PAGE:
4. What impact will your research on crop diversification and bee communities have on agriculture?
My current work is looking not just at how crop diversity improves native bee communities, (which is an important finding on its own as it demonstrates a way to leave land in production and support biodiversity at the same time), but also how crop diversity and other practices such as crop rotation, cover cropping, mixing annual and perennial crops, and planting flower strips or hedgerows affect multiple ecosystem services at once, e.g. pollination, natural pest control, and soil and air quality. This allows us to see whether farming techniques that improve biodiversity on a farm provides benefits or tradeoffs to ecosystem services (e.g. plants that attract pollinators might also attract pests, but then they might also attract natural predators of those pests). Farmers don’t think about each of these things independently, they see their farms as a whole system with pests and pollinators, and birds and everything else all interacting at once. So it’s important that if we are going to conduct research that results in management recommendations, then we need to study the farm as a whole too. Otherwise we might make conservation recommendations that are unfeasible and won’t be adopted.
5. What’s your advice for high school students who are passionate about ecology and environmental science?
Find what aspects about these fields specifically interest you and dive in! If you have a more broad interest then seek out as many opportunities as you can to expose yourself to multiple aspects of these fields (there are many) and run with those that bring you the most curiosity and excitement. Volunteer to teach younger children or other community members. Teaching is the best way to learn about something. And look for opportunities to work in research labs at universities. There you can learn what parts of the scientific process you like the most. And maybe you’ll find a system that really fascinates you and you can end up studying that for a senior thesis project at a university, or on your own if you prefer.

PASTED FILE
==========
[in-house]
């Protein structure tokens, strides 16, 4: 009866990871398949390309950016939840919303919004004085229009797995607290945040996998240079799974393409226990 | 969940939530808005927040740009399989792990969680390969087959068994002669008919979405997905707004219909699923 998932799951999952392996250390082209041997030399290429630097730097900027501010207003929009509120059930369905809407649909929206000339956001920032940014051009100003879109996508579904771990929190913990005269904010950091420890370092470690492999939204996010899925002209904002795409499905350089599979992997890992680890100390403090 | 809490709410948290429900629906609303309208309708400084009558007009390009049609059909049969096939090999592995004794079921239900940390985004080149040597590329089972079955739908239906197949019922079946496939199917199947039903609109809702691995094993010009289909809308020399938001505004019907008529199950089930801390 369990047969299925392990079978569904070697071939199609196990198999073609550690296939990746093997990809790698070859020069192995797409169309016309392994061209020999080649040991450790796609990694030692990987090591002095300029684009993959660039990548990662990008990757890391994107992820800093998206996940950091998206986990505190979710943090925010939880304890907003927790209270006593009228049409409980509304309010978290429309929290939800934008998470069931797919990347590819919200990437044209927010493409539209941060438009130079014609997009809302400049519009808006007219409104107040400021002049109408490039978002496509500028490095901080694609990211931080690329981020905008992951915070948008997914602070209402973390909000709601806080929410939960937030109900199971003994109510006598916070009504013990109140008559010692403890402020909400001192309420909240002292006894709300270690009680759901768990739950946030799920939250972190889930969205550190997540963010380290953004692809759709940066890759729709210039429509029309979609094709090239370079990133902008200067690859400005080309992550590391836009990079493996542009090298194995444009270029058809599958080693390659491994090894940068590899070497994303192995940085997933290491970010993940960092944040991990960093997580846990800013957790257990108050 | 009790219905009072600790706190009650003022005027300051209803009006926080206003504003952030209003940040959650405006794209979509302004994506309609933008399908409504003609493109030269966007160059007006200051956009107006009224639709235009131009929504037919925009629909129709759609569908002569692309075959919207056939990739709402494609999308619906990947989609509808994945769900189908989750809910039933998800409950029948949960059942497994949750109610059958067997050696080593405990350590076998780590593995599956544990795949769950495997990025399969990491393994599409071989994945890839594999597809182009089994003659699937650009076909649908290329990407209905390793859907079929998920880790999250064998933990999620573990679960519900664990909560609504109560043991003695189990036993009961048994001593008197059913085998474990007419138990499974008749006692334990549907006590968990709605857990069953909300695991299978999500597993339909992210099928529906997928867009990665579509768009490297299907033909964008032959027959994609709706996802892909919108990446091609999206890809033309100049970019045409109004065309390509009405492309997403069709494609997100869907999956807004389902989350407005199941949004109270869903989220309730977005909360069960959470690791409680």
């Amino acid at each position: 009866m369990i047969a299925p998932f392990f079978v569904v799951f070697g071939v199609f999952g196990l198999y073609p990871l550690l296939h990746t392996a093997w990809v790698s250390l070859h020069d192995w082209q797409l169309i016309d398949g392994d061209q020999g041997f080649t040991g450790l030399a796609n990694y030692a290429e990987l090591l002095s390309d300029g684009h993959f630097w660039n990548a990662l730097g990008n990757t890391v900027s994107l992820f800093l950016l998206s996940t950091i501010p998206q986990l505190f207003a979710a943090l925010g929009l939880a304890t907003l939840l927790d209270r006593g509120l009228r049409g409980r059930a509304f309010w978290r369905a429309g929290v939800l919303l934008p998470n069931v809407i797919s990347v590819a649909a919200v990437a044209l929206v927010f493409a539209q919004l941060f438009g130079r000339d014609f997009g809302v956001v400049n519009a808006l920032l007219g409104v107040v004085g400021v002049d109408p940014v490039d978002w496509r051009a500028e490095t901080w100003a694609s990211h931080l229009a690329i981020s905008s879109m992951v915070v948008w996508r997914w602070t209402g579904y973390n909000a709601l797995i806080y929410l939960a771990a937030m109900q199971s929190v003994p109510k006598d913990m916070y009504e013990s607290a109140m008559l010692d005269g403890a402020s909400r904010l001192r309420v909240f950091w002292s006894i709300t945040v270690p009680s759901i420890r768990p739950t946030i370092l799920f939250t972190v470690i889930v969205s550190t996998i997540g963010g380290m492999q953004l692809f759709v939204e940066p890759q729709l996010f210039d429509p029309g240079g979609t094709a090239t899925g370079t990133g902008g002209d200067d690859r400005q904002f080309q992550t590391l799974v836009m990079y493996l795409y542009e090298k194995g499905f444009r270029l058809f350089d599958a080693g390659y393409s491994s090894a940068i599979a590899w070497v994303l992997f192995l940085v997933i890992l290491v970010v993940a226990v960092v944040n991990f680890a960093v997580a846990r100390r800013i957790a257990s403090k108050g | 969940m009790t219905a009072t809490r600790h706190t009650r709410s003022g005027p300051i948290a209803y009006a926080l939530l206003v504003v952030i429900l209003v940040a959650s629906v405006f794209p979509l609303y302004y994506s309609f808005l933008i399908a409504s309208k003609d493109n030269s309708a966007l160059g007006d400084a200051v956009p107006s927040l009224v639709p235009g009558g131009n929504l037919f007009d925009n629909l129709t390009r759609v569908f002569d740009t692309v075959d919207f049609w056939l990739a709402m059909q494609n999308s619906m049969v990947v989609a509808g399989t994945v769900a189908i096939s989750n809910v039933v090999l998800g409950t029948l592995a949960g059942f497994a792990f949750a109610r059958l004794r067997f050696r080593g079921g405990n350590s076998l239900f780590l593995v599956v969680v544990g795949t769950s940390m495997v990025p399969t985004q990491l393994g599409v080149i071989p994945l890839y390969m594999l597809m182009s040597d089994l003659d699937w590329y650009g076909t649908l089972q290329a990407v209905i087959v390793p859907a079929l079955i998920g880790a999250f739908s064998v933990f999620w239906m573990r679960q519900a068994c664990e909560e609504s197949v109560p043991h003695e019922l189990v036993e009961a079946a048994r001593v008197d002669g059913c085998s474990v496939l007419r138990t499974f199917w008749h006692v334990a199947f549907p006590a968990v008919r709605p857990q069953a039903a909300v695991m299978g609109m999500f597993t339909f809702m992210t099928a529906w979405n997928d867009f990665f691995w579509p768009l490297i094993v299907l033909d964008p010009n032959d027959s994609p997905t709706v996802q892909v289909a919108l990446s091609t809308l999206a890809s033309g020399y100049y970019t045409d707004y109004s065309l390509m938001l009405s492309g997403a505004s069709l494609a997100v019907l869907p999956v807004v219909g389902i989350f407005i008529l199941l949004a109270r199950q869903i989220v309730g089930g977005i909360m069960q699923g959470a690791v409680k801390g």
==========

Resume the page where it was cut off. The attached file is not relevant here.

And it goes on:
I would add that while the scientific research world needs enthusiastic students like you, there are many important roles for people who love the natural world: scientific research is one way to go, teaching in schools or public forums is another, or sharing your values through writing, painting, song or other artistic avenues is also a great way to inspire others around you to pay attention.
6. One last question: do you have a favorite carnivorous plant?
Well, to be honest, I’m not really familiar with too many species. In NZ, there are only 12 species and most of them are really, really small and easy to miss. For instance, my study species ranged from only 1/2”-4” in height. I always wanted to find Drosera pygmaea, whose sticky-trap rosette is only 0.25” in diameter!! It’s no wonder I never found them though…they are so small.
I am also fascinated by the bladderworts (Utricularia spp.). They too are very small and were also at my study sites. You can only spot them when they send out a tiny flowering stalk from the body of water in which they reside. The traps are underwater and act like a vacuum to catch tiny swimming insects. I don’t know how they manage to lure the insects into their little bladders, which is why I find them so interesting. They also have very pretty flowers of bright colors, which is not characteristic of the sundews.